Neonatal hospitalization leaves parents feeling isolated, separated during pandemic

Emotional exhaustion, isolation and "nonsensical” visitor and other hospital policies contributed to parents of children hospitalized in neonatal intensive care units feeling less satisfied with care during the early days of COVID-19.

Research from the University of Michigan School of Nursing, Marquette University and University of Nebraska Medical Center examined the family impact and financial well-being of 178 parents whose infants were hospitalized in neonatal intensive care units between Feb. 1 and July 31, 2020, during the early period of COVID-19.

Parents reported significant family impact and greater financial difficulty. Extremely premature infants, lower household income, parental mental health and lower parental confidence were predictive of greater impacts on family life, said Ashlee Vance, first author, who was a postdoctoral researcher at U-M during the study. Vance is now an assistant scientist at Henry Ford Health System at the Center for Health Policy and Health Services Research.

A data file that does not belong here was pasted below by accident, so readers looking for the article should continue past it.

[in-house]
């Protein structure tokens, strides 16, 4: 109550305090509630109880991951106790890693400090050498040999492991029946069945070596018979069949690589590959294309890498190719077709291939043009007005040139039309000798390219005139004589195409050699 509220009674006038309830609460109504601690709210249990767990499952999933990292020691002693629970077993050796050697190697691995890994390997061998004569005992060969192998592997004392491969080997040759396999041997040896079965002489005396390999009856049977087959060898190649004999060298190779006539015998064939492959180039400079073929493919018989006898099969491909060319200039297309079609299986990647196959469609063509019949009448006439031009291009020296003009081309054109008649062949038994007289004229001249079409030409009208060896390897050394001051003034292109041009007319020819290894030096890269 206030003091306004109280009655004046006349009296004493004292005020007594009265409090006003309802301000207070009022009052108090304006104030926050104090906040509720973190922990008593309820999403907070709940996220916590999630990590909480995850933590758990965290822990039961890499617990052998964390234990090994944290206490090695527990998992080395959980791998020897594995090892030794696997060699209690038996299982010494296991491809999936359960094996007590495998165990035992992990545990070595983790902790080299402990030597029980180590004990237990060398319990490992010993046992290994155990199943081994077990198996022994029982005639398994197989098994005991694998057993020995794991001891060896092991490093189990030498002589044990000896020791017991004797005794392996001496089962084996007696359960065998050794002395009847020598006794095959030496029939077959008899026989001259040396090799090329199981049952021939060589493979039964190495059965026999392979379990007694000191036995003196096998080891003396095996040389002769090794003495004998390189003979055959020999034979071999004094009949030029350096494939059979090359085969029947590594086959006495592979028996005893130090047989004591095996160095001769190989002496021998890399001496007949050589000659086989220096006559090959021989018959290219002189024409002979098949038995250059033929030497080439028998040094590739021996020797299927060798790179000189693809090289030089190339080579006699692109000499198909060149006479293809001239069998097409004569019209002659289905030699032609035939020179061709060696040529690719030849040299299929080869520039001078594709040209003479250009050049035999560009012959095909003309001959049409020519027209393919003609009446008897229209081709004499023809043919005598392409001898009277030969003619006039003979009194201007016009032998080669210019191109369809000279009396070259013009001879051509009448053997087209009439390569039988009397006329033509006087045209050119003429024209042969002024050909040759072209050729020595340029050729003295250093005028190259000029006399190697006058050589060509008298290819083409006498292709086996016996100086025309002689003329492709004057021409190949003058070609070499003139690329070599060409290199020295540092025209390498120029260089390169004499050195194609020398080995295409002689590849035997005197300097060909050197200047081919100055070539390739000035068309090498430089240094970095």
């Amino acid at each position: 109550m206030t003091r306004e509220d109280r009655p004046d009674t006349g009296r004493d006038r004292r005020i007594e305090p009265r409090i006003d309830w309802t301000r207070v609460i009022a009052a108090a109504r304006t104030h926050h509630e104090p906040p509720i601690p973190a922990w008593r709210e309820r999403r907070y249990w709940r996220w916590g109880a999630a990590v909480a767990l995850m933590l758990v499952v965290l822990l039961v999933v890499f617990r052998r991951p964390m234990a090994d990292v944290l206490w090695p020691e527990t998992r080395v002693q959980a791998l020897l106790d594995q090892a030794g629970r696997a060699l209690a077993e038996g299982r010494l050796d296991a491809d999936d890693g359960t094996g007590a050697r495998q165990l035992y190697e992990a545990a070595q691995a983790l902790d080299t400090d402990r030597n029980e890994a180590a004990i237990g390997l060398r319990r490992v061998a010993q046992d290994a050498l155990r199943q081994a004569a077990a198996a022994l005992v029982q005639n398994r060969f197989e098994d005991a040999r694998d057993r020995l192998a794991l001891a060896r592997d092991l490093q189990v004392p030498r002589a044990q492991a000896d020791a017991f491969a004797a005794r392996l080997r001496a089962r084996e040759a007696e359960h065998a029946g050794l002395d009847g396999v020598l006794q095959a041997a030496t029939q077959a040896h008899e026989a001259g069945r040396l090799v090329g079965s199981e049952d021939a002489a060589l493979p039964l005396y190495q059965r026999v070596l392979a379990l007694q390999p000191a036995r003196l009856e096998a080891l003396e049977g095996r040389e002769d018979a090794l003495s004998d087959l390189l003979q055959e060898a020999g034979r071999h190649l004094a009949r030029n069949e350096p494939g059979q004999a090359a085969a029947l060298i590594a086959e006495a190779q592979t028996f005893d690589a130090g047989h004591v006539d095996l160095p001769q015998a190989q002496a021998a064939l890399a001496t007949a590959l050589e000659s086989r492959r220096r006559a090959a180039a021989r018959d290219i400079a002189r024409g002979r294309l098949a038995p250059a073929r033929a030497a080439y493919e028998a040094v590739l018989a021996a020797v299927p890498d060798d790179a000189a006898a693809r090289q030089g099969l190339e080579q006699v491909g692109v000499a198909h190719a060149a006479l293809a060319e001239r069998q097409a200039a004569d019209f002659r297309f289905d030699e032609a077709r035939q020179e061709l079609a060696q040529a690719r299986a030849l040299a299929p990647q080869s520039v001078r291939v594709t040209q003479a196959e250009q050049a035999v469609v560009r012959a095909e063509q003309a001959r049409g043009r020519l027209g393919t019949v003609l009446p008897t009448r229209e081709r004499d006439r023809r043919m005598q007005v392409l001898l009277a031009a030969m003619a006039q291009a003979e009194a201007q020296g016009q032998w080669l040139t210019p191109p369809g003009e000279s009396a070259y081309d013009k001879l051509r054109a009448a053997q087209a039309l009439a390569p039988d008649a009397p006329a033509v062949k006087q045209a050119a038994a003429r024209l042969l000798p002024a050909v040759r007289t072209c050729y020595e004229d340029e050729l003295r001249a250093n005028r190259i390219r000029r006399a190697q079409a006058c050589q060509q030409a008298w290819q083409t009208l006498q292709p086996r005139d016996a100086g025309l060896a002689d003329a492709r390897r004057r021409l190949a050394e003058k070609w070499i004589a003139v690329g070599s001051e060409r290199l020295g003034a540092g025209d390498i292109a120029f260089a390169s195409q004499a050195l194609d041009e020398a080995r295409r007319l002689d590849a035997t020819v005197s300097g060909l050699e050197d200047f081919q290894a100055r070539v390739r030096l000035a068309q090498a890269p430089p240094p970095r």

The scores were from a sample of parents in hospitals across the United States.

Overall, parents reported that the experience of NICU hospitalization during the early months of the pandemic was one of emotional exhaustion and isolation. Parents reported they felt changes in visitor policies due to COVID "split” the family unit, were "nonsensical,” and not family-centered. Parents also reported that they wanted to be valued as essential caregivers, and wanted acknowledgment and empathy from health care providers about the challenges of having an infant in the NICU during a pandemic.

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